Climbing Nightshade (Solanum dulcamara)

nightshade flower

nightshade leaf
fascinating shaped leaf

not quite ripe berries

ripened berries

Location: Nancy Creek Washington (Ferry County)

Information: All nightshade plants are related to potatoes, pepper and and common vegetables that we understand however the problem comes with the alkaloids. This is a fascinating plant in many ways. First, it’s the green berries (see above) that have been noted to cause harm to cattle, sheep and humans. When the berries become red they contain less of the alkaline that actually cause harm. The leaves are high in the alkaline. Thus the plant is utilized for herbal remedies but should only be done by a high end practitioner and in general should be avoided. To give you an example when the green berries or the leaves are fed to mice they die, however, the red berries do not kill mice. It is never recommended for children to eat at any stage. Which causes a problem as the bright red berries often are alluring. If a child (you know) ingest the berries or any of the plant it is recommended to take them to the hospital immediately with a piece of the plant they’ve eaten. The second reason it’s fascinating is it is part of soothsaying and witchcraft and is often utilized for various rituals. And lastly, a toxic dose causes severe digestive upset, nausea, vomiting, abdominal pain, trembling, weakness, difficulty in breathing, paralysis and may be fatal. In summary this is a plant and berry one should never eat. Other names this plant is commonly called besides climbing nightshade is European bittersweet, bitter nightshade, bittersweet, climbing bittersweet, and even more darkly deadly nightshade. Some gardeners have indicated that when you handle the plant (by attempting to get rid of it for example) it should only be done with gloves as many have reported erupting in an uncomfortable rash.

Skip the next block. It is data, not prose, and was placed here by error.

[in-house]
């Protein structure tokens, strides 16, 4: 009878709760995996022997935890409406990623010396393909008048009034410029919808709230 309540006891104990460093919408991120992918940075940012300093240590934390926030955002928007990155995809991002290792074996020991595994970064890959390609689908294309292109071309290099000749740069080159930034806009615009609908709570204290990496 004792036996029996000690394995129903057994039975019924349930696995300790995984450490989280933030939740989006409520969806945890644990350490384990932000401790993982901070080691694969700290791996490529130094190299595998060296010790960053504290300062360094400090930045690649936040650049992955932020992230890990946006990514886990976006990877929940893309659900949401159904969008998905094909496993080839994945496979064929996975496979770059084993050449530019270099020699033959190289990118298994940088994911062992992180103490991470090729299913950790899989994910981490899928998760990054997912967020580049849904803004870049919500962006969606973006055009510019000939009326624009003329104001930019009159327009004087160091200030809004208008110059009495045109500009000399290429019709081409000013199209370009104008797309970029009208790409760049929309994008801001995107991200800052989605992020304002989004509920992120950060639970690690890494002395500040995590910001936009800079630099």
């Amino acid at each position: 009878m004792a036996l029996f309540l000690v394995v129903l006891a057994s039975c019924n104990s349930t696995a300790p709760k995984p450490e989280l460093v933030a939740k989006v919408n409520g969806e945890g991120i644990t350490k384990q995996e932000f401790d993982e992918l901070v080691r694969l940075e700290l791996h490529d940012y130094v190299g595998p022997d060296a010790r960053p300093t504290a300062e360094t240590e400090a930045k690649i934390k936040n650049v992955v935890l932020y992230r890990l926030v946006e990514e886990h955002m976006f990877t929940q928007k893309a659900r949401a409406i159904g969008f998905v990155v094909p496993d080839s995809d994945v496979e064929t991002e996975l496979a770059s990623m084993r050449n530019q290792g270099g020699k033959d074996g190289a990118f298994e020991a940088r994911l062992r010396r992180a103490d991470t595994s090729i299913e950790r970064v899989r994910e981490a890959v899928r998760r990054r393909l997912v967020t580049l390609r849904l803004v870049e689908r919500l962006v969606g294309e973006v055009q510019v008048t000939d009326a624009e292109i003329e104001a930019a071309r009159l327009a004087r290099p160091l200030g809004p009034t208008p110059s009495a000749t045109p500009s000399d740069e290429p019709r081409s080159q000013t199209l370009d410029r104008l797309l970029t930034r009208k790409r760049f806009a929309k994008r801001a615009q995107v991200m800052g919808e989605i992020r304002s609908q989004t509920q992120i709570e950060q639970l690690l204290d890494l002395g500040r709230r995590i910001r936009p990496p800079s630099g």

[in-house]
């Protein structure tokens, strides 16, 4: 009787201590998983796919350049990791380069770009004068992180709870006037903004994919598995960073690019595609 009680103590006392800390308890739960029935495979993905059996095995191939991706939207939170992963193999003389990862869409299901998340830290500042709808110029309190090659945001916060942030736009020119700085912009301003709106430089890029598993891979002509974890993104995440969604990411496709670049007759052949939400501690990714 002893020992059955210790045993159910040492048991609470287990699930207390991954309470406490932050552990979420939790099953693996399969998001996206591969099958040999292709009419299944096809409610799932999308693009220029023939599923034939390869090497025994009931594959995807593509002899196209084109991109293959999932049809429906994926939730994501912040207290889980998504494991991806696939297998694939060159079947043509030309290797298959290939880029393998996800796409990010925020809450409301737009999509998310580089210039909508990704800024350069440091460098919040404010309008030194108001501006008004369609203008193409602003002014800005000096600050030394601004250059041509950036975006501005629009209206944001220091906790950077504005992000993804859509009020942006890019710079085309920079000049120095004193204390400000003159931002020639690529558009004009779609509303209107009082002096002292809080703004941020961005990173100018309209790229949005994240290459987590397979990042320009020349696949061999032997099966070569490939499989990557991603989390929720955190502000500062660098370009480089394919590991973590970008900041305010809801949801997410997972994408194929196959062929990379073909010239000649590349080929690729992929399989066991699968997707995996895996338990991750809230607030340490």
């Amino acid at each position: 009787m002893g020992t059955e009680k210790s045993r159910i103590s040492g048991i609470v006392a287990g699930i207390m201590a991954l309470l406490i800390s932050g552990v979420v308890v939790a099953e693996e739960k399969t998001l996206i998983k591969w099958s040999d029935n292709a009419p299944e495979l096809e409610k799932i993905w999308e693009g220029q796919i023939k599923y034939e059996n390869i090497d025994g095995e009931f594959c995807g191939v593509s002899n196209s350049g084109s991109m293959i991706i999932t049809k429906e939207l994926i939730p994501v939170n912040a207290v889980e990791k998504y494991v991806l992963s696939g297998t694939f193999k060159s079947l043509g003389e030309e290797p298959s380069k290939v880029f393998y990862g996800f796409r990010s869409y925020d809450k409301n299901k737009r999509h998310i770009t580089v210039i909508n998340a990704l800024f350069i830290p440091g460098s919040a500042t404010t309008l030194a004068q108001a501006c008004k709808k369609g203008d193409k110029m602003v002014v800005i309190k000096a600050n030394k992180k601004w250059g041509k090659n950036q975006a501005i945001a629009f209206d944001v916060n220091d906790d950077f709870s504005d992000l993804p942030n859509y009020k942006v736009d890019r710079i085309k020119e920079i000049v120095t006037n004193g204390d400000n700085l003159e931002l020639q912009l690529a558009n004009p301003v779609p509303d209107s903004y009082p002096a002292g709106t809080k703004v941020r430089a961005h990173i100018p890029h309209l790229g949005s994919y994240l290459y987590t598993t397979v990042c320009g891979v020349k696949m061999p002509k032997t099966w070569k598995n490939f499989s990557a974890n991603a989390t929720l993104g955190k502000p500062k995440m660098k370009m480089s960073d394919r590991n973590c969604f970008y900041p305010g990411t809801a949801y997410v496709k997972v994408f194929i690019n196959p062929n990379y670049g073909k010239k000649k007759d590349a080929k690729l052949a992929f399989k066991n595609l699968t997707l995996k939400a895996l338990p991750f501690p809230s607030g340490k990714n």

USDA Plant Database
E-Flora on Climbing Nightshade


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